For another version of this as a podcast:
(Reprinted from the December 2013 bulletin of Temple Beth Abraham)
It's true that Chanuka is not a major holy day, like Shabbat or Pesach. It's not from the Torah. There are no restrictions in traditional Judaism. A weekday during Chanuka is a normal working day.
People say that Chanuka has only become important because of Christmas. It helps American Jewish kids not feel left out -- they get gifts too. Or, another view is that a winter holiday helps non-Jews understand us. "Oh, it's like a Jewish Christmas" makes Jews less strange.
So yes, it's true that the big deal about Chanuka is really a product of our modern experience in America.
Here's the "but." Chanuka, from the beginning, was precisely about Jews' relationship to a larger, dominant culture. What we experience today in America is another version of what the Jews of the Hellenistic empires experienced, more than 2150 years ago.
Chanuka commemorates the Jewish revolt in the Land of Israel against the Hellenistic ruler Antiochus IV from 165-162 B.C.E. Antiochus ruled part of the empire that had been created by Alexander the Great. Alexander had allowed the people he conquered to continue their local practices, as long as they participated in his military and supported the empire. Antiochus outlawed the Jewish religion.
Before the persecution of Antiochus, some Jews were already arguing that Jews should abandon their ancient and old-fashioned ways, and take on all of the Hellenistic culture that was dominant through much of the world.
Hellenism was a version of ancient Greek culture. So, for instance, in the city of Jerusalem before Antiochus there was a gymnasium. That was a place for athletic competitions conducted in the nude. The Greeks believed that the human body was a form of perfection. Greeks believed that circumcision was an offense against this belief. So some Jews attempted a painful procedure to cosmetically undo a circumcision, so they could participate with others in Greek-style athletics.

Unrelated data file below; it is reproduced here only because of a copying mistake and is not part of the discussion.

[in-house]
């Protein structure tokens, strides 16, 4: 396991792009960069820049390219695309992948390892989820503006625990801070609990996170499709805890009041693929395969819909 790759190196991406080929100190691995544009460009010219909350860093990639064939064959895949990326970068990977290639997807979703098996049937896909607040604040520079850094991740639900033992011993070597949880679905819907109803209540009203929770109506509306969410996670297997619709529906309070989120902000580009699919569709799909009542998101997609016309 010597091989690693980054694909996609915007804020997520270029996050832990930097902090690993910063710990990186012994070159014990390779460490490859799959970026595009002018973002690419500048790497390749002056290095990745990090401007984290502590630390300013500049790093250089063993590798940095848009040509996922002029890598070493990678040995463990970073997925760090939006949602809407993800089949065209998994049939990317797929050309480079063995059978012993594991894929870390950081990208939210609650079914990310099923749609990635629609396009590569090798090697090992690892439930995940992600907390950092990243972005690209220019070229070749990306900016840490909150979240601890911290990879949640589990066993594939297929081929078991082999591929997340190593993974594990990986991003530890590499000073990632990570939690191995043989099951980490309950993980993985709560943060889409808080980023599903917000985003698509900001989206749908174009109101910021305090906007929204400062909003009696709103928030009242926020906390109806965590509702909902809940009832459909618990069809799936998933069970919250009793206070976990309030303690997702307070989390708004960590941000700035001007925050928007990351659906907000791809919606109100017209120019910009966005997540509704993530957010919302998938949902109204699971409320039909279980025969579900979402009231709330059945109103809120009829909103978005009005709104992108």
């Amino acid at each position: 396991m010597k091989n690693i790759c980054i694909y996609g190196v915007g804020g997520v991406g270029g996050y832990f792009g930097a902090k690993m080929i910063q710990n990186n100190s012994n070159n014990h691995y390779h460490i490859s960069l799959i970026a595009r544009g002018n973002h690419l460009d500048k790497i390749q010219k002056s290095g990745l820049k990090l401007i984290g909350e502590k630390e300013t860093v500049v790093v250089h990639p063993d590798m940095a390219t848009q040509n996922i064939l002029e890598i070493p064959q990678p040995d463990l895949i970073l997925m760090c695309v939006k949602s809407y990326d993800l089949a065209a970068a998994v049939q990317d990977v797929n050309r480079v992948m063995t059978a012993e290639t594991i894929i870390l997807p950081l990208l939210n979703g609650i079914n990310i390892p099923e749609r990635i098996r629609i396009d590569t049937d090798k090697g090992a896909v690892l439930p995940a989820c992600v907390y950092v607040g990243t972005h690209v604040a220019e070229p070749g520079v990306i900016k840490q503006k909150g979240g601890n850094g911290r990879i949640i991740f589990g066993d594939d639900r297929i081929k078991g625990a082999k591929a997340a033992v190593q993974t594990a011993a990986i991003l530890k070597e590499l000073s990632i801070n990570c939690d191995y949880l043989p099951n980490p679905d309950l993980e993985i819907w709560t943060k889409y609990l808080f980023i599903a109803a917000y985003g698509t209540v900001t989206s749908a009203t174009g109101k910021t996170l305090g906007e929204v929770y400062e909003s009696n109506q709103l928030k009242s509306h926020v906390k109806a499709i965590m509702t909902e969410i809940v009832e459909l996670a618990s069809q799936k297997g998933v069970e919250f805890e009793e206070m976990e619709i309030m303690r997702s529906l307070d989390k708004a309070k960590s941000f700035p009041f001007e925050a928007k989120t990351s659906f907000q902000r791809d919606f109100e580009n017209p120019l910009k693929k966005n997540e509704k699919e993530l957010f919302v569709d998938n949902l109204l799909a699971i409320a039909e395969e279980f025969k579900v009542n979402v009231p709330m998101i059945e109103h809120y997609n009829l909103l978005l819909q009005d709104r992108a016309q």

From the earliest histories of the period, we see that there was a conflict within the Jewish community. How shall we live as Jews, within the wider world of Hellenism?
The people we call the Maccabees were a family known as "Hasmonean", a group of kohanim (religious leaders) who held out for Jewish tradition and authenticity. They led a military revolt against Antiochus, and eventually drove his forces out of Jerusalem. They restored the Beit Hamikdash and the traditional Jewish religious practices there, in the winter of 162 B.C.E. in the Jewish month of Kislev. Chanuka is the anniversary of that.
But the Maccabees' victory didn't mean that the Jews got rid of Hellenistic culture. Indeed, the Hasmonean leaders themselves ruled like Hellenistic monarchs. We know that Jews of that time had Hellenistic names. The Torah was known throughout the Jewish world in its Greek translation, the Septuagint.
And what we consider one of the most Jewish things -- analyzing, questioning, and debating the meaning of the Torah -- derives from the Greek and Roman traditions of philosophy and argumentation.
My point is that the Jews of the modern world, especially in America, face the same issues as the Jews of the Maccabees' time. American culture, after all, is the culture of the world, just as Alexander the Great had made Hellenism the culture of the whole ancient world. How shall we live as Jews, within the wider world of America or Western culture? How distinctive should we be, and what aspects of the wider culture will we take on?
This is one of the key themes of Chanuka, and it always has been. When the air is full of Christmas songs, and the frenzy of buying is in full swing, and we wonder what to say when someone wishes us "Merry Christmas" -- remember that the Jews of Judah Maccabee's time faced the same issues.
How distinctive should we be? What things in the wider culture we should embrace and what we should push away? These are questions to think about and talk about among family and friends, as we light the chanukiah and have our parties. They are some of the most important questions that Jews face today, especially in a community like ours.
And they make Chanuka, in a way, one of our most important holidays.
Chag Urim Same'ach -- A Joyous Festival of Lights,